Though all gyms, yoga studios, and other workout facilities are closed, you can still get out of the house for exercise. Anyone can walk, bike, hike, or jog through local public parks and trails, including Durham Central Park and Duke Forest. Due to excessive crowds, Eno River State Park, as well as some other state parks, are temporarily closed. Dog parks in Durham are off-limits. All sports with shared equipment are banned, including tennis.

For at-home workouts, check with your local gyms and studios; many are doing online video classes during the pandemic.   

Other stores and services 

All stores that remain are required to have social distancing and sanitation practices. Spas, nail and hair salons, barber shops and tattoo parlors are all closed. Laundromats, dry cleaners and laundry services are open. You can still buy home supplies at convenience, warehouse, hardware, and supply stores. As of Friday, businesses providing services in a residential setting must require employees to wear masks covering their mouth and nose.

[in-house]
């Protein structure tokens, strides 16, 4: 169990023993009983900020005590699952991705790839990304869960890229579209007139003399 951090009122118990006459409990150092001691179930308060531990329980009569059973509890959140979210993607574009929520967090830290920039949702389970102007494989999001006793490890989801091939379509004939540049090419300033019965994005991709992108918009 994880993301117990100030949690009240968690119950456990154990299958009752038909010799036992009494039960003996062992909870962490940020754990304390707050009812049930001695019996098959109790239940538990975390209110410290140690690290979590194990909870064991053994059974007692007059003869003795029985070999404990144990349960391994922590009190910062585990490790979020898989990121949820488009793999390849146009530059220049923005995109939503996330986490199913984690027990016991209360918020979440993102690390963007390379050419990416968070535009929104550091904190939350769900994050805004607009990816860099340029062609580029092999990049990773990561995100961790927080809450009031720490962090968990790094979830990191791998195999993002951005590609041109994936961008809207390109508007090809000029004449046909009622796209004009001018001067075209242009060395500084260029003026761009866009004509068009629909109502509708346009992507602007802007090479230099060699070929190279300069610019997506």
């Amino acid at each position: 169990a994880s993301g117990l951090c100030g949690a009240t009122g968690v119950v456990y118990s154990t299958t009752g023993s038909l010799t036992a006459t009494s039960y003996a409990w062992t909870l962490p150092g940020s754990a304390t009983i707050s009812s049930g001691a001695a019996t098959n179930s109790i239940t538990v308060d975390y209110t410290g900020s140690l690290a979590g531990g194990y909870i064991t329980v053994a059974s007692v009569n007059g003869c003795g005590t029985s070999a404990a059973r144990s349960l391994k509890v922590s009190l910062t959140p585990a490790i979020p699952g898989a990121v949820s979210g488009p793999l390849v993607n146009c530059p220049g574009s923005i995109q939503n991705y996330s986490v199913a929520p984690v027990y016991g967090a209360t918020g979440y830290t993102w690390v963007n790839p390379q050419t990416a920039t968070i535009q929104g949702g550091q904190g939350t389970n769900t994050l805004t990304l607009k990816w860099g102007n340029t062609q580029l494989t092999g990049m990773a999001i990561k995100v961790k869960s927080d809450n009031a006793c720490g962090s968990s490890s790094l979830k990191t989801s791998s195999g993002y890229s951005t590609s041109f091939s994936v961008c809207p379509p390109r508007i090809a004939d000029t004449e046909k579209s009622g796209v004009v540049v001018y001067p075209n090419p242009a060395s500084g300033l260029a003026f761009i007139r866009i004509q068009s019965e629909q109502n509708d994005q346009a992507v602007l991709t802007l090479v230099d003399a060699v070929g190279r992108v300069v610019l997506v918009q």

Entertainment

When it comes to entertainment, Netflix, Hulu, Disney+ and board games may be your best bet: Malls, movie theaters, bookstores, libraries and amusement parks are closed.

Banks and post offices

You can still send and receive parcels since the U.S. Postal Service, FedEx, UPS and the like are operating. You can still visit banks and other financial institutions, but health officials recommend avoiding going if you can get access services online.

The countywide order is expected to remain in place until April 30. In the meantime you can support local businesses forced to shut down by purchasing gift cards to use when they reopen, buying merchandise online or donating to relief funds. Here’s one: the North Carolina Hospitality Workforce Relief Fund